Atomic force microscopy (AFM) topography images are shown in Figure S8 (Supporting Information File 1). The film cast without DIO has a relatively smooth featureless surface while the film cast with DIO has a rougher surface with relatively large (>100 nm diameter) features. This is consistent with phase separation and the crystallinity seen by GIWAXS.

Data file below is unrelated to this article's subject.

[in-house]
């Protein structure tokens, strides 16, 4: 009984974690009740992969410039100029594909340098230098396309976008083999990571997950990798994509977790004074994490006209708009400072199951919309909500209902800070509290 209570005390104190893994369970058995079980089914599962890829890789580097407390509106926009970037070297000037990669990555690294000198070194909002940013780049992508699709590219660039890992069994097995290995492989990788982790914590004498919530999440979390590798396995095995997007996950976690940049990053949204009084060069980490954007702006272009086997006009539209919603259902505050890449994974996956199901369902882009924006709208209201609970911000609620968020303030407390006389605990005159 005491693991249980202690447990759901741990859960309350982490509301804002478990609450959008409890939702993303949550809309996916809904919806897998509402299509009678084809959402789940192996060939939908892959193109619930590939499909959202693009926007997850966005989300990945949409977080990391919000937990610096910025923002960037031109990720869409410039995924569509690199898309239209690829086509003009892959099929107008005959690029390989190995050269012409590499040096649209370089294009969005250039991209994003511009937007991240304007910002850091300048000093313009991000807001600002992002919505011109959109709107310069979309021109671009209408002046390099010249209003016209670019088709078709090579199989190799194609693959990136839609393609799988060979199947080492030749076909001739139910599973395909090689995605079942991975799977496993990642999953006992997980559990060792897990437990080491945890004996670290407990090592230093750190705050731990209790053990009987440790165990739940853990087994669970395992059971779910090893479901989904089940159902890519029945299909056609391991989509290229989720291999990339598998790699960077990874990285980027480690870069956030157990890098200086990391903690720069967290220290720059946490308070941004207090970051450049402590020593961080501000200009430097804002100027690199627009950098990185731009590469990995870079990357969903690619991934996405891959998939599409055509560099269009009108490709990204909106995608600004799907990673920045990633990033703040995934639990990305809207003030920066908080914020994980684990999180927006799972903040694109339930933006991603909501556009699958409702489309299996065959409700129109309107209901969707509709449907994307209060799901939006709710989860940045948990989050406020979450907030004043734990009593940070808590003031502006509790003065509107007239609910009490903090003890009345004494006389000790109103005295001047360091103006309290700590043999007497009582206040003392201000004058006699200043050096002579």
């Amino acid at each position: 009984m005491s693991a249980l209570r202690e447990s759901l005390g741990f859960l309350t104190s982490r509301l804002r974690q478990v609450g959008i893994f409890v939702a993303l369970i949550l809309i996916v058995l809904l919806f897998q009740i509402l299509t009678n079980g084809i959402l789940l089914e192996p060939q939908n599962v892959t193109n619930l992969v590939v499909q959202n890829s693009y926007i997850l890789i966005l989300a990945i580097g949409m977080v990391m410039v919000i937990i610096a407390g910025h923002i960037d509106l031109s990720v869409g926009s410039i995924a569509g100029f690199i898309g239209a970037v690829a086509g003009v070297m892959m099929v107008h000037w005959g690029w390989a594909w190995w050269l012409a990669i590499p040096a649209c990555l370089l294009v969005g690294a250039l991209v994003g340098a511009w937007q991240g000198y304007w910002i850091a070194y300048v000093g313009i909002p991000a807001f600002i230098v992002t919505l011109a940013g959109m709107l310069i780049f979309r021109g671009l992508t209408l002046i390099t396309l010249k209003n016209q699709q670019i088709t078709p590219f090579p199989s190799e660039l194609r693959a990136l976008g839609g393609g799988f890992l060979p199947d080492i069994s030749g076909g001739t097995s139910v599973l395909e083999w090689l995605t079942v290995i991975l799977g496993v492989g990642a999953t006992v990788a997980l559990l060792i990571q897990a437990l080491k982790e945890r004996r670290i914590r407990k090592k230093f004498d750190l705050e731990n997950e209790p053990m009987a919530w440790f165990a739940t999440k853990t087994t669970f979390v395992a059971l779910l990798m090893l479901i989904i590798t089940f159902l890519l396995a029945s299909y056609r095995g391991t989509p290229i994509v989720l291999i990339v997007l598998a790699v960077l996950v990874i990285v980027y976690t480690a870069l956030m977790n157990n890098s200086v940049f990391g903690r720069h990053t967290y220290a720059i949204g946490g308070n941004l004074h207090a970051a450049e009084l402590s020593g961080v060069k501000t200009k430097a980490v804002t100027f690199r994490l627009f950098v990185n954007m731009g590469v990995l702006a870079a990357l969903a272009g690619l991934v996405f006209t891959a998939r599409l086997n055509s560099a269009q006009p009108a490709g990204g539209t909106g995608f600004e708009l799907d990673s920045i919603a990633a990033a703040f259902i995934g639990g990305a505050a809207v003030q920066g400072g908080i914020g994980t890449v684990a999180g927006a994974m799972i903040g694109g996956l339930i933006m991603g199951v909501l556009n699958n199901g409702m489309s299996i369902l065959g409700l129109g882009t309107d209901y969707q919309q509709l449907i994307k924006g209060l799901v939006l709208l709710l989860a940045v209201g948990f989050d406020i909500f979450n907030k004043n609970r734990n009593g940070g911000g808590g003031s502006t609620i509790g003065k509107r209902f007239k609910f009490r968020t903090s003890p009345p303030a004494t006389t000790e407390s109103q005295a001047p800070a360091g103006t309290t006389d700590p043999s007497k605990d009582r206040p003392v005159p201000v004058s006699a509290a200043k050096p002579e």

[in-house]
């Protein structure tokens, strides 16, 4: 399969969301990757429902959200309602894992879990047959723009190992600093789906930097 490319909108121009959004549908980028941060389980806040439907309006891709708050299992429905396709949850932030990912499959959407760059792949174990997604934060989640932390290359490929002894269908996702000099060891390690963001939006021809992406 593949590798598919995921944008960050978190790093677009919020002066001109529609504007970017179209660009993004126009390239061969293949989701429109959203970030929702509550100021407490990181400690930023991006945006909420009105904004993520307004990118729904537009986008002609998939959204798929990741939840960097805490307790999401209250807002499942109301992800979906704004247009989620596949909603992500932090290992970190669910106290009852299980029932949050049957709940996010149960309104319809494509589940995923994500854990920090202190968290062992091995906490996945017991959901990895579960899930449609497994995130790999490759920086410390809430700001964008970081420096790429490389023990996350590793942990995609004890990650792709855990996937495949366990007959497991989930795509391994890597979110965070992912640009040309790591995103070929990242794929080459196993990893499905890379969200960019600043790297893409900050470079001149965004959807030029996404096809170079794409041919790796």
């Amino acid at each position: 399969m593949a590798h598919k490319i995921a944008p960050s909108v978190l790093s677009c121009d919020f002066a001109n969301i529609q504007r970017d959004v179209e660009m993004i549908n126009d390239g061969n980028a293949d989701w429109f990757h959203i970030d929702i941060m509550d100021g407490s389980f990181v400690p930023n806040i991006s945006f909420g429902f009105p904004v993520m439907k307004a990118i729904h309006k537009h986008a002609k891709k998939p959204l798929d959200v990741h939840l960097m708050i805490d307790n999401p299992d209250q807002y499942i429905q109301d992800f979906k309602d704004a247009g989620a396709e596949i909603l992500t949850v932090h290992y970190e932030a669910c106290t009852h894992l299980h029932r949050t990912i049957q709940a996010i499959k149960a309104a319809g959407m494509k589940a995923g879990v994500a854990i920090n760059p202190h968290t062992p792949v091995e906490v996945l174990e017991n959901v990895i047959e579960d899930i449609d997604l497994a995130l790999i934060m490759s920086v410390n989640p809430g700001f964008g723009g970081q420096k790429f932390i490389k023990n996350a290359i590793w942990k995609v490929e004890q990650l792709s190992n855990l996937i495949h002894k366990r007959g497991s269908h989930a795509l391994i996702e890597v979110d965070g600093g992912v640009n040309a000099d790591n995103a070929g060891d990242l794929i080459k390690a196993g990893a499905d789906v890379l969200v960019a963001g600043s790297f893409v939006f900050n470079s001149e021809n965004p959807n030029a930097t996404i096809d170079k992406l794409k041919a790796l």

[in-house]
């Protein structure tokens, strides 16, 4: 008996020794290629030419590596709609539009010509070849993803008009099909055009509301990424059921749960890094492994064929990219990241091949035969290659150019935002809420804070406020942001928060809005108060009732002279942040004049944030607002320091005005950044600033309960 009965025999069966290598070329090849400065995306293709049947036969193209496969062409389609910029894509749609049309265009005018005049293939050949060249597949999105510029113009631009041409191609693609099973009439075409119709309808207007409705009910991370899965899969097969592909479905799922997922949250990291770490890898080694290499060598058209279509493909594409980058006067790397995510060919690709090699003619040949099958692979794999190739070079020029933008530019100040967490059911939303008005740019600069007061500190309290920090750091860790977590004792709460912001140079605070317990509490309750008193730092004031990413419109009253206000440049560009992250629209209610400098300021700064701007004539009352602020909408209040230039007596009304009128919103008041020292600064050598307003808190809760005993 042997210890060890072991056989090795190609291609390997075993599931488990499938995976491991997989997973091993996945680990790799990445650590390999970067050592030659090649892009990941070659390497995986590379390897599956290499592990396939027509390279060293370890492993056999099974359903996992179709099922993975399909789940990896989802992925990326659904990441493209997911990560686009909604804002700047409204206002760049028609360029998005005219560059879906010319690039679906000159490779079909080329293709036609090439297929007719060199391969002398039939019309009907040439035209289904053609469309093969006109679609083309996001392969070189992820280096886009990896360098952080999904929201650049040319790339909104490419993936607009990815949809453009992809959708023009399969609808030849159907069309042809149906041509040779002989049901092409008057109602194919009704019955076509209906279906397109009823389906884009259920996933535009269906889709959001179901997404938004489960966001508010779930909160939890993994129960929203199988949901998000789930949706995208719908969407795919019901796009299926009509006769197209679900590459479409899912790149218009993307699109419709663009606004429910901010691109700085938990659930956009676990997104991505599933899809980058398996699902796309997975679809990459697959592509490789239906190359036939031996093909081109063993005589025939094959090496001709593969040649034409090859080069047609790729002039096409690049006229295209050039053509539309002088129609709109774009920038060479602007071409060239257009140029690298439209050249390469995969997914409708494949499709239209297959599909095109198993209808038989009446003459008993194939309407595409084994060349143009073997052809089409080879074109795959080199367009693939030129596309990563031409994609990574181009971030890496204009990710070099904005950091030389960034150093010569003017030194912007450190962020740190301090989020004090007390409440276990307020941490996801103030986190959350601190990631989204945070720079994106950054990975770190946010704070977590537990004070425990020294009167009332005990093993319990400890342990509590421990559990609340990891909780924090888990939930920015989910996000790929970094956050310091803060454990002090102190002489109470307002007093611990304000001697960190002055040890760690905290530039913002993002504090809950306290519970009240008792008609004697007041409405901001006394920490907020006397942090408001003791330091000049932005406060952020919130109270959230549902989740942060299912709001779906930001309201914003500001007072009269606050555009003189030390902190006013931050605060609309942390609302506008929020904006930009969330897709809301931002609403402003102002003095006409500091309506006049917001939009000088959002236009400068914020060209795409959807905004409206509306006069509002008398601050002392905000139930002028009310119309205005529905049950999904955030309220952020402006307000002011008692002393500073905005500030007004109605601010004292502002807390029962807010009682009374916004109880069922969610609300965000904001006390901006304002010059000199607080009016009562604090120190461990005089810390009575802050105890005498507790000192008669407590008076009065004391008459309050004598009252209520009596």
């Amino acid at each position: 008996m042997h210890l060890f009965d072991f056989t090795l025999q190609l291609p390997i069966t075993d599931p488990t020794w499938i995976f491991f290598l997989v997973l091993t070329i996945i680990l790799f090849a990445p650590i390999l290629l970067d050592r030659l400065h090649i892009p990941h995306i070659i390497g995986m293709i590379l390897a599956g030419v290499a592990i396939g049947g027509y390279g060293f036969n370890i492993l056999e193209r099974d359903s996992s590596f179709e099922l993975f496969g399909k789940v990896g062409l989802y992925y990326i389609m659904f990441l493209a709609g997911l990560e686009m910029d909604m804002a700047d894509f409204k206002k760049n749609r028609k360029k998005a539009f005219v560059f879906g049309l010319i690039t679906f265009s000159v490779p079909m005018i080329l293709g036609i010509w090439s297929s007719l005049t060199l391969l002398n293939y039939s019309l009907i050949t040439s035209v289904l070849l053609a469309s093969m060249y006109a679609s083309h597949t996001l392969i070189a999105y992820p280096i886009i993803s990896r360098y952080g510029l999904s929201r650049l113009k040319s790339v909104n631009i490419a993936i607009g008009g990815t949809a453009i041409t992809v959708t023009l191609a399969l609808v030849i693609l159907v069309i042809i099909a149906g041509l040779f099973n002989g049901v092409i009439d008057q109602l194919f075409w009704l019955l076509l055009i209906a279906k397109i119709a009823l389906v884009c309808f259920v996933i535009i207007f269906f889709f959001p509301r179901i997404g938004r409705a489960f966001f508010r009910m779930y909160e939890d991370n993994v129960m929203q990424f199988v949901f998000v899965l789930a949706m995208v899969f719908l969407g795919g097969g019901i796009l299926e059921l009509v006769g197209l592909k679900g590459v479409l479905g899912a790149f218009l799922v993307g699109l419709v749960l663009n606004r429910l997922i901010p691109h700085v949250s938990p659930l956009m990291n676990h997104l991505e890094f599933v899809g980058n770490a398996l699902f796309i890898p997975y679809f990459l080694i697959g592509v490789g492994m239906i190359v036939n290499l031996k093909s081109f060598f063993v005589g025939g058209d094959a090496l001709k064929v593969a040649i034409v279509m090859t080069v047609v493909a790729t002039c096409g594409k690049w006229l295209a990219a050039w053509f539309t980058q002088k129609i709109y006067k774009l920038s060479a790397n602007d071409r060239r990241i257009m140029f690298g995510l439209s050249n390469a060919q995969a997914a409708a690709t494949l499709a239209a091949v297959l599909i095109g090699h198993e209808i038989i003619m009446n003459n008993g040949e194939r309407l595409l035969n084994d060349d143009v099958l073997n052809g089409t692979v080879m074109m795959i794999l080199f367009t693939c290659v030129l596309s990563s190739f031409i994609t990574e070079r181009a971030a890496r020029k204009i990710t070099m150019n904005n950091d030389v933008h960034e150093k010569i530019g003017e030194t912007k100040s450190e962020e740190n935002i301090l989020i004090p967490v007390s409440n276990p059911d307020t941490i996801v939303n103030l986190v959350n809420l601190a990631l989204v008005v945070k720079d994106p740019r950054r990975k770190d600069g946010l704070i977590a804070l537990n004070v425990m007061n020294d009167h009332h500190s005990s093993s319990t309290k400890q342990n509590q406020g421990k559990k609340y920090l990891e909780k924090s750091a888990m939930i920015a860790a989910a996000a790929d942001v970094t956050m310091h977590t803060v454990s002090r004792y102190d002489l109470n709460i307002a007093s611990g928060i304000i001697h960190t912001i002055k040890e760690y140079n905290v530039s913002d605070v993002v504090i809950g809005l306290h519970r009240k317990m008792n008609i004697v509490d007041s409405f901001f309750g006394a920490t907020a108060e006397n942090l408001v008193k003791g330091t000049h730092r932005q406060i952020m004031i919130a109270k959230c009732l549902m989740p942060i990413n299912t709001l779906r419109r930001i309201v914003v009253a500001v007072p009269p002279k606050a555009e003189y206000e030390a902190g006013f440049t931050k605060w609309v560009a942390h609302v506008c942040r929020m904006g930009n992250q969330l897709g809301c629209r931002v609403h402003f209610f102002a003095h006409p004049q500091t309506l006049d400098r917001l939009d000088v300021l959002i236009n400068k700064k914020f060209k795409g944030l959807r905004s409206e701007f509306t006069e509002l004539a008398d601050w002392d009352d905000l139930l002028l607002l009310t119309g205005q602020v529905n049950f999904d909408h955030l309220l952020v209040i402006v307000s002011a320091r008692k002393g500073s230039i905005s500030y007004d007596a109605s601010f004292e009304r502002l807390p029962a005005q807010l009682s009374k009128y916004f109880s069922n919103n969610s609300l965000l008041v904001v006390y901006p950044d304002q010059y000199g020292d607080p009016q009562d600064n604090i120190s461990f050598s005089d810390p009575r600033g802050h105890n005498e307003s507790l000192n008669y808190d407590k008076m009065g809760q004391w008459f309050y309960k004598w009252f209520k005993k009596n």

Despite the differences in crystallization, this does not give a clear indication as to the root cause of why devices processed without DIO show signs of space charge and an s-shaped J–V curve. One might expect that the increase in crystallinity has a profound effect on the hole mobility in the blends, and space charge may occur due to imbalanced carrier mobilities in the device processed without DIO. However, the hole mobilities for blends processed without DIO and with 1.5% DIO are 5 × 10−5 and 9 × 10−5 cm2/Vs, respectively, each slightly lower than the neat hole mobility of p-SIDT(FBTThCA8)2, which is found to be 2 × 10−4 cm2/Vs (Supporting Information File 1, Figure S8). Although the mobility indeed increases with DIO processing, a mobility increase by a factor of two is not particularly significant and should not lead to such drastic changes in curve shape [24,30,57]. These mobilities are, however, somewhat lower than in related high-performance systems, which may always limit the system to a relatively low FF [40,57,58]. Unfortunately attempts to measure electron mobilities in charge-selective diodes were unsuccessful due to poor film formation on aluminum bottom contacts.